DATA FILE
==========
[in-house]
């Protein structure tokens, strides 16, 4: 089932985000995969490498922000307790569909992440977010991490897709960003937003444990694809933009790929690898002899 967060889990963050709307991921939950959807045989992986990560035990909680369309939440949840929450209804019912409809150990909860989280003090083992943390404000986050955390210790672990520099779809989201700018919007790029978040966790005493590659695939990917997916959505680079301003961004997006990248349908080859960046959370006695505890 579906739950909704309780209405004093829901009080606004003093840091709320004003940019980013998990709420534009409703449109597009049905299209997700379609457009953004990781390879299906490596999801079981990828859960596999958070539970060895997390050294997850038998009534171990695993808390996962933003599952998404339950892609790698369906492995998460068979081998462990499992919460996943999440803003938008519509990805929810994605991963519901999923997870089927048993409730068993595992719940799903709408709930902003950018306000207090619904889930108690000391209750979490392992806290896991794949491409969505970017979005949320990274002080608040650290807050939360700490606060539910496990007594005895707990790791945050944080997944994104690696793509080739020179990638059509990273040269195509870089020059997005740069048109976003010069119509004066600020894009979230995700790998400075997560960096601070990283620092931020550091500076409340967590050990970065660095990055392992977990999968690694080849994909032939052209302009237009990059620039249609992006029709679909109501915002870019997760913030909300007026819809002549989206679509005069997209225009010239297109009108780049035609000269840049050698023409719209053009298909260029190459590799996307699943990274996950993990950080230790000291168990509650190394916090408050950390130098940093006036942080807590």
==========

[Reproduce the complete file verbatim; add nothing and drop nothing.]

[in-house]
């Protein structure tokens, strides 16, 4: 089932985000995969490498922000307790569909992440977010991490897709960003937003444990694809933009790929690898002899 967060889990963050709307991921939950959807045989992986990560035990909680369309939440949840929450209804019912409809150990909860989280003090083992943390404000986050955390210790672990520099779809989201700018919007790029978040966790005493590659695939990917997916959505680079301003961004997006990248349908080859960046959370006695505890 579906739950909704309780209405004093829901009080606004003093840091709320004003940019980013998990709420534009409703449109597009049905299209997700379609457009953004990781390879299906490596999801079981990828859960596999958070539970060895997390050294997850038998009534171990695993808390996962933003599952998404339950892609790698369906492995998460068979081998462990499992919460996943999440803003938008519509990805929810994605991963519901999923997870089927048993409730068993595992719940799903709408709930902003950018306000207090619904889930108690000391209750979490392992806290896991794949491409969505970017979005949320990274002080608040650290807050939360700490606060539910496990007594005895707990790791945050944080997944994104690696793509080739020179990638059509990273040269195509870089020059997005740069048109976003010069119509004066600020894009979230995700790998400075997560960096601070990283620092931020550091500076409340967590050990970065660095990055392992977990999968690694080849994909032939052209302009237009990059620039249609992006029709679909109501915002870019997760913030909300007026819809002549989206679509005069997209225009010239297109009108780049035609000269840049050698023409719209053009298909260029190459590799996307699943990274996950993990950080230790000291168990509650190394916090408050950390130098940093006036942080807590």